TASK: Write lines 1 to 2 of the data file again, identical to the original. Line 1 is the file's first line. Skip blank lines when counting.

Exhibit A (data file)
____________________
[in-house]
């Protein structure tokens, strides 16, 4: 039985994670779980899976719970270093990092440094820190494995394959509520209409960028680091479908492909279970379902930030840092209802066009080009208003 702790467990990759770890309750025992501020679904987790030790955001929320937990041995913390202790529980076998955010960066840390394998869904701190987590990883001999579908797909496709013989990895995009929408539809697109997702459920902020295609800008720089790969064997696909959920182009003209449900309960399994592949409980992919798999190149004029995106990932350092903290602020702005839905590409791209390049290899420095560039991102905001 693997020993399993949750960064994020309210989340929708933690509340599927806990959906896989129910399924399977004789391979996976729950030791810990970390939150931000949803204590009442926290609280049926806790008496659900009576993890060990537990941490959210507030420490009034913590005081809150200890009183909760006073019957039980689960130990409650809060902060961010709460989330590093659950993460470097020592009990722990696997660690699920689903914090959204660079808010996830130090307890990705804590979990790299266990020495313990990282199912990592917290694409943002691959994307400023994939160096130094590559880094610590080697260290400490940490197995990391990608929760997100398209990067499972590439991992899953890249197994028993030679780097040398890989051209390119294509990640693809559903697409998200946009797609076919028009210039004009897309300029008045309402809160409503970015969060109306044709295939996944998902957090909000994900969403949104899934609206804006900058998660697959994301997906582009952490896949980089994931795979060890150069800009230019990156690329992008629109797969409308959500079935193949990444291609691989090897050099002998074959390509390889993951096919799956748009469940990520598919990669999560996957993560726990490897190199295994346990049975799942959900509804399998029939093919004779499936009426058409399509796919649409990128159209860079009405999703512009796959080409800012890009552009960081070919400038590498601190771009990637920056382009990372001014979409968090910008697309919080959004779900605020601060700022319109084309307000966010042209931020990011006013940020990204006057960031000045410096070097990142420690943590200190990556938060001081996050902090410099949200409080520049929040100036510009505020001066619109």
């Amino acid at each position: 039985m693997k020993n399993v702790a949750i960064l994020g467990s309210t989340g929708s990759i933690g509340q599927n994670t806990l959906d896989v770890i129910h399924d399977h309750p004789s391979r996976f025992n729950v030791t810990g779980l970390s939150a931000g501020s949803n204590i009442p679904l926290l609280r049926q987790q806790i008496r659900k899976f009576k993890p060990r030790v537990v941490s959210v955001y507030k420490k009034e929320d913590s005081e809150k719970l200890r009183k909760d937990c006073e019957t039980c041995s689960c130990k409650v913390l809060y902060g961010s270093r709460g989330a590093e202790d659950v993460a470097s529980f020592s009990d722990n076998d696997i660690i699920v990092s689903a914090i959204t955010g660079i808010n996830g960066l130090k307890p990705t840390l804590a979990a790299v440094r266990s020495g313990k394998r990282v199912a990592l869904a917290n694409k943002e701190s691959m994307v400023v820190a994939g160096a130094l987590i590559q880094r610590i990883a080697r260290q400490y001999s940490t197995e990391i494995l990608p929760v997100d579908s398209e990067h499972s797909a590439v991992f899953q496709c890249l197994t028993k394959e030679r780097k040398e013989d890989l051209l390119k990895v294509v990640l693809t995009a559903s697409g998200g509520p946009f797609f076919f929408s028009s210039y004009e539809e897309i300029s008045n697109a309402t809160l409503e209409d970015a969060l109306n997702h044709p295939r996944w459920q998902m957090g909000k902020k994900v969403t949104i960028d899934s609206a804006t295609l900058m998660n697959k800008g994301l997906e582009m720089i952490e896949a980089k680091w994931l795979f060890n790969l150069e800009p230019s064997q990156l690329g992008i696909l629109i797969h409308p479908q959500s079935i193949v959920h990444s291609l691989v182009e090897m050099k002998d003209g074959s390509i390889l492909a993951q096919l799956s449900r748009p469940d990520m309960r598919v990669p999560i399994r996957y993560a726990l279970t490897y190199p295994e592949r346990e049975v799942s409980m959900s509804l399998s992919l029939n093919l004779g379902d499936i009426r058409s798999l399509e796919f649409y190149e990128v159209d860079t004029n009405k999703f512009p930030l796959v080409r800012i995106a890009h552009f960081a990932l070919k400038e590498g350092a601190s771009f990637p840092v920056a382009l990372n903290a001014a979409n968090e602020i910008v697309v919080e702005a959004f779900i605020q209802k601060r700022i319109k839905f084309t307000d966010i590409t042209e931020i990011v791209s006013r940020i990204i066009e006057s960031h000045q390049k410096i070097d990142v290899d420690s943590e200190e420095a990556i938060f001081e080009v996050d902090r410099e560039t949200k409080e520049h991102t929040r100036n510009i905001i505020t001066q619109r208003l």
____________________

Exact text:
[in-house]
């Protein structure tokens, strides 16, 4: 039985994670779980899976719970270093990092440094820190494995394959509520209409960028680091479908492909279970379902930030840092209802066009080009208003 702790467990990759770890309750025992501020679904987790030790955001929320937990041995913390202790529980076998955010960066840390394998869904701190987590990883001999579908797909496709013989990895995009929408539809697109997702459920902020295609800008720089790969064997696909959920182009003209449900309960399994592949409980992919798999190149004029995106990932350092903290602020702005839905590409791209390049290899420095560039991102905001 693997020993399993949750960064994020309210989340929708933690509340599927806990959906896989129910399924399977004789391979996976729950030791810990970390939150931000949803204590009442926290609280049926806790008496659900009576993890060990537990941490959210507030420490009034913590005081809150200890009183909760006073019957039980689960130990409650809060902060961010709460989330590093659950993460470097020592009990722990696997660690699920689903914090959204660079808010996830130090307890990705804590979990790299266990020495313990990282199912990592917290694409943002691959994307400023994939160096130094590559880094610590080697260290400490940490197995990391990608929760997100398209990067499972590439991992899953890249197994028993030679780097040398890989051209390119294509990640693809559903697409998200946009797609076919028009210039004009897309300029008045309402809160409503970015969060109306044709295939996944998902957090909000994900969403949104899934609206804006900058998660697959994301997906582009952490896949980089994931795979060890150069800009230019990156690329992008629109797969409308959500079935193949990444291609691989090897050099002998074959390509390889993951096919799956748009469940990520598919990669999560996957993560726990490897190199295994346990049975799942959900509804399998029939093919004779499936009426058409399509796919649409990128159209860079009405999703512009796959080409800012890009552009960081070919400038590498601190771009990637920056382009990372001014979409968090910008697309919080959004779900605020601060700022319109084309307000966010042209931020990011006013940020990204006057960031000045410096070097990142420690943590200190990556938060001081996050902090410099949200409080520049929040100036510009505020001066619109």